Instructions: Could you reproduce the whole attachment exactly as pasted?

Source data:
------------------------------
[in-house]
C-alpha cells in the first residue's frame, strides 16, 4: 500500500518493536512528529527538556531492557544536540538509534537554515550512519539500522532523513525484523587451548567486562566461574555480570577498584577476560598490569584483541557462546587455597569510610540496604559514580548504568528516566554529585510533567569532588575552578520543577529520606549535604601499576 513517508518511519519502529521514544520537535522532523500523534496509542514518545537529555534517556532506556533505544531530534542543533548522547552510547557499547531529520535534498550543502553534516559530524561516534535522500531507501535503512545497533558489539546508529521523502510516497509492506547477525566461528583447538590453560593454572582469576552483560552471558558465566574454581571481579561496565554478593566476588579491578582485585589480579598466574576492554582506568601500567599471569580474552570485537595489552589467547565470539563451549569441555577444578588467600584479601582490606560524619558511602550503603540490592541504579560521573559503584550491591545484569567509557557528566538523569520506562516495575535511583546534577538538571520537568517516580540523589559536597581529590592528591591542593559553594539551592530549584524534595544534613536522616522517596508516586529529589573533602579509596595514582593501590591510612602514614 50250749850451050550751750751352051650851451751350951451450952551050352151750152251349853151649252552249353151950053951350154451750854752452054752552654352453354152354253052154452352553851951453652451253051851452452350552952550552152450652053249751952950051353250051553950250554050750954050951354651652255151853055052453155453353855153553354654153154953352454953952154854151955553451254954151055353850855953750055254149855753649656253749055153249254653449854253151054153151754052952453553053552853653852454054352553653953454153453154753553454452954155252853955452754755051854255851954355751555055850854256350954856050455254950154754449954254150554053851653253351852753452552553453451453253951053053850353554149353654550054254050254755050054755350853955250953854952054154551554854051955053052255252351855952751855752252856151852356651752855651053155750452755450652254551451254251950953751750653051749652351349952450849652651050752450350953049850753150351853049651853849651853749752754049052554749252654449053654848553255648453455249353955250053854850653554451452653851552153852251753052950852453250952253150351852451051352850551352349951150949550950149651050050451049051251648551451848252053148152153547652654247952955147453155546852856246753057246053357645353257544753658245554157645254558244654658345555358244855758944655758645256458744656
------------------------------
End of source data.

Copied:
[in-house]
C-alpha cells in the first residue's frame, strides 16, 4: 500500500518493536512528529527538556531492557544536540538509534537554515550512519539500522532523513525484523587451548567486562566461574555480570577498584577476560598490569584483541557462546587455597569510610540496604559514580548504568528516566554529585510533567569532588575552578520543577529520606549535604601499576 513517508518511519519502529521514544520537535522532523500523534496509542514518545537529555534517556532506556533505544531530534542543533548522547552510547557499547531529520535534498550543502553534516559530524561516534535522500531507501535503512545497533558489539546508529521523502510516497509492506547477525566461528583447538590453560593454572582469576552483560552471558558465566574454581571481579561496565554478593566476588579491578582485585589480579598466574576492554582506568601500567599471569580474552570485537595489552589467547565470539563451549569441555577444578588467600584479601582490606560524619558511602550503603540490592541504579560521573559503584550491591545484569567509557557528566538523569520506562516495575535511583546534577538538571520537568517516580540523589559536597581529590592528591591542593559553594539551592530549584524534595544534613536522616522517596508516586529529589573533602579509596595514582593501590591510612602514614 50250749850451050550751750751352051650851451751350951451450952551050352151750152251349853151649252552249353151950053951350154451750854752452054752552654352453354152354253052154452352553851951453652451253051851452452350552952550552152450652053249751952950051353250051553950250554050750954050951354651652255151853055052453155453353855153553354654153154953352454953952154854151955553451254954151055353850855953750055254149855753649656253749055153249254653449854253151054153151754052952453553053552853653852454054352553653953454153453154753553454452954155252853955452754755051854255851954355751555055850854256350954856050455254950154754449954254150554053851653253351852753452552553453451453253951053053850353554149353654550054254050254755050054755350853955250953854952054154551554854051955053052255252351855952751855752252856151852356651752855651053155750452755450652254551451254251950953751750653051749652351349952450849652651050752450350953049850753150351853049651853849651853749752754049052554749252654449053654848553255648453455249353955250053854850653554451452653851552153852251753052950852453250952253150351852451051352850551352349951150949550950149651050050451049051251648551451848252053148152153547652654247952955147453155546852856246753057246053357645353257544753658245554157645254558244654658345555358244855758944655758645256458744656